Development of a foot-and-mouth disease virus replicon system for the study of RNA replication
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Foot-and-mouth disease (FMD) is a highly infectious disease of wild and domestic cloven–hoofed animals such as cattle, swine and deer. It is caused by one of the most contagious animal diseases known; FMD virus (FMDV). Since the disease is endemic in many countries, transmission by international travel/trade presents an on-going potential threat to the UK. Very little is known at the molecular level about how FMDV replicates within host cells. In this study, FMDV replicons have been used to investigate FMDV RNA replication and to improve our understanding of the viral life cycle: a process which will aid in the production of a new generation of live-attenuated vaccine candidate strains. Sequences encoding the capsid coding region of the genome have been replaced with green fluorescent protein (GFP) such that replication can be monitored in live cells via GFP fluorescence. This provides a rapid, non-invasive screen for replicative fitness that can be used outwith high disease security facilities. Differences between replicating and non-replicating forms could easily be distinguished, highlighting the potential of this system to screen for attenuated genomes. The FMDV replicon system was improved through a series of construct modifications until an optimal system was produced. A range of different methods were used to attenuate the replication of these genomes. Of major significance is the finding that increasing dinucleotide frequencies were shown to decrease growth kinetics of Echovirus 7 – as opposed to altering the codon-pair bias - and the application of this finding to construction of further replicon systems (and RNA viruses in general) is described.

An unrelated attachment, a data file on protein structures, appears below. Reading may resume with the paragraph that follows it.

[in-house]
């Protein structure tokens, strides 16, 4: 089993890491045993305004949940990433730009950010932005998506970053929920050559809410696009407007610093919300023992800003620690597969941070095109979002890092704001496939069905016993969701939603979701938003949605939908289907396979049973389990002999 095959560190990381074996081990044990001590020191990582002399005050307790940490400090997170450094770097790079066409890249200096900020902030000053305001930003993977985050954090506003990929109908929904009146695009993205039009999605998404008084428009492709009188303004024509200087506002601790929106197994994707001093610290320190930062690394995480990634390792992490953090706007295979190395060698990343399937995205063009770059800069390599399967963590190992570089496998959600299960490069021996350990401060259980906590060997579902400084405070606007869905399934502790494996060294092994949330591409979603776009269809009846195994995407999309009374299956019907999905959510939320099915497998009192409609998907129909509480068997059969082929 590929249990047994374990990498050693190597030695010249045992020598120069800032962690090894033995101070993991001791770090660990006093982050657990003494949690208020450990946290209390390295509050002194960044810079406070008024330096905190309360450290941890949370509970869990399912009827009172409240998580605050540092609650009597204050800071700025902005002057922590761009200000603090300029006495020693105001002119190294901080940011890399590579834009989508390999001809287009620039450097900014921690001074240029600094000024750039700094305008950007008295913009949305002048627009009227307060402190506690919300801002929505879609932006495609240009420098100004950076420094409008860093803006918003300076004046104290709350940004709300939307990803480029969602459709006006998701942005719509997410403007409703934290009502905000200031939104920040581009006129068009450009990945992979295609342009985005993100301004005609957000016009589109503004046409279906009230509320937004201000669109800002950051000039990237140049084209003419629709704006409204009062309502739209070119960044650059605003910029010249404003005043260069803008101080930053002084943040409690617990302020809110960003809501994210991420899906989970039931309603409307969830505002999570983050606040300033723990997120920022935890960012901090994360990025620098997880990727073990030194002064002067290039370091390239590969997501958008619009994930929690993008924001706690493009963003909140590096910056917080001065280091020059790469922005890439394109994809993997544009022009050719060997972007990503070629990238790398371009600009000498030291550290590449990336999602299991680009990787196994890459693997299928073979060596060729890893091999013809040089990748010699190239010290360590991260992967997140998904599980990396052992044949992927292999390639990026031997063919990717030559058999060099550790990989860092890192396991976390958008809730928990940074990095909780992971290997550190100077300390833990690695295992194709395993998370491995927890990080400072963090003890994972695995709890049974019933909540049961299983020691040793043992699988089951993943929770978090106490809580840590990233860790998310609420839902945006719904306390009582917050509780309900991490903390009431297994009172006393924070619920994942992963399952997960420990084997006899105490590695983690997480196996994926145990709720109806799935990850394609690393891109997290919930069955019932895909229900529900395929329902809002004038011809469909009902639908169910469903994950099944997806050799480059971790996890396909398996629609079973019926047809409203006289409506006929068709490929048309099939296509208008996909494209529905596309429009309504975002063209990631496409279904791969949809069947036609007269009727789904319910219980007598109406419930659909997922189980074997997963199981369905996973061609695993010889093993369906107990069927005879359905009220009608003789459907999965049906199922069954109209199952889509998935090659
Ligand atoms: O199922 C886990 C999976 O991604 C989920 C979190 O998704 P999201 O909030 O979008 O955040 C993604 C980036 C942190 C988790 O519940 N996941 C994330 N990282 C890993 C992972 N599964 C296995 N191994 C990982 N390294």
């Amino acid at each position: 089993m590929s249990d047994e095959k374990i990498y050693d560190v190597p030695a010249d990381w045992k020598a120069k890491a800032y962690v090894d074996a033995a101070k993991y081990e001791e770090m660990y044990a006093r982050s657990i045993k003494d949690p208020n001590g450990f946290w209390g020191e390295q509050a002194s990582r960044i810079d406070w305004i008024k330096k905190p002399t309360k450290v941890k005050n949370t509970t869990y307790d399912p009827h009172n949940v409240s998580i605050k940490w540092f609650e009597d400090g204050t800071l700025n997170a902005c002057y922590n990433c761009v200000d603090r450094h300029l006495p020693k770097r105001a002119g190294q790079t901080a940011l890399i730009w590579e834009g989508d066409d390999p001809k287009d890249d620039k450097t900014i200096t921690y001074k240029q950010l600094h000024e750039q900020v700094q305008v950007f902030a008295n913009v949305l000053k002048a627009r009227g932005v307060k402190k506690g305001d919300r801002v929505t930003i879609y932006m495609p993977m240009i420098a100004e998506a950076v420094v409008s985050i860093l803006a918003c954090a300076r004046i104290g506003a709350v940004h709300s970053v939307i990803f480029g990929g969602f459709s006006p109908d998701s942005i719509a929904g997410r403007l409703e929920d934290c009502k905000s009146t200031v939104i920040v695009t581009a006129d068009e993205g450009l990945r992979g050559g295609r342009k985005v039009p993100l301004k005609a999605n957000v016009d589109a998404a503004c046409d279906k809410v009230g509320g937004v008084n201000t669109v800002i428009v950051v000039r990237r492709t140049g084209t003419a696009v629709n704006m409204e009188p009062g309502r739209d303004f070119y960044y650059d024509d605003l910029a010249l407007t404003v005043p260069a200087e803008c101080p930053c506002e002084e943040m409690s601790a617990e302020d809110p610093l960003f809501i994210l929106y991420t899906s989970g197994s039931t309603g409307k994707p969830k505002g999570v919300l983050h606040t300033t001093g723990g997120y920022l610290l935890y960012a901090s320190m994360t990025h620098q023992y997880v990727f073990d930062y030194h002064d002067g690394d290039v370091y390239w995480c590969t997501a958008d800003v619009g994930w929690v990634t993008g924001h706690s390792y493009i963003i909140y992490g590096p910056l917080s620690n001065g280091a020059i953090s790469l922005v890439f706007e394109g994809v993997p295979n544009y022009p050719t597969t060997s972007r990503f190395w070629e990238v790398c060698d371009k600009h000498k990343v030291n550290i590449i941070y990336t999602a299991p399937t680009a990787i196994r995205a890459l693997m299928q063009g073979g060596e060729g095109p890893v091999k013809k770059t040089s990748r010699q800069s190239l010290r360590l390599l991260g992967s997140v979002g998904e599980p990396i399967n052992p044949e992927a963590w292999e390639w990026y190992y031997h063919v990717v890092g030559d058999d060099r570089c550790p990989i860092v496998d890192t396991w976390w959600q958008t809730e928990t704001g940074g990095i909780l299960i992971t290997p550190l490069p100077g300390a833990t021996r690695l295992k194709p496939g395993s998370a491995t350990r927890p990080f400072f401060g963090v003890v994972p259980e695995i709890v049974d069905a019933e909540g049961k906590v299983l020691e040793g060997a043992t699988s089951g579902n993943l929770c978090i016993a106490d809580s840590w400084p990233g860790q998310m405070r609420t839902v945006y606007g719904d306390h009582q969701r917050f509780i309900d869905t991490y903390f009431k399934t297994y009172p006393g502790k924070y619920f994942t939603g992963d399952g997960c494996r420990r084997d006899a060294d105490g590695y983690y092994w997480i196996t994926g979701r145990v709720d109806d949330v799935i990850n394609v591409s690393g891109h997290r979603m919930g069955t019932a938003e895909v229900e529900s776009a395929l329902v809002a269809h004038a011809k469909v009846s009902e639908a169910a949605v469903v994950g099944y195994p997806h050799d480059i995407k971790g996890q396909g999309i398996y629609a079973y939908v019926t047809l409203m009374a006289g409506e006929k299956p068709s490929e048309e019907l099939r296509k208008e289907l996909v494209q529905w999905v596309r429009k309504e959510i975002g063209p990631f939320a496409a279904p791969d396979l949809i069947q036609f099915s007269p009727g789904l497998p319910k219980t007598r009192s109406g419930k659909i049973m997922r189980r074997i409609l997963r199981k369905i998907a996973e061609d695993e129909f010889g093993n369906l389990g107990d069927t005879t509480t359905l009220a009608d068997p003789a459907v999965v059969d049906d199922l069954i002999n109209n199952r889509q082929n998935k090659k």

Thesis, PhD Doctor of Philosophy
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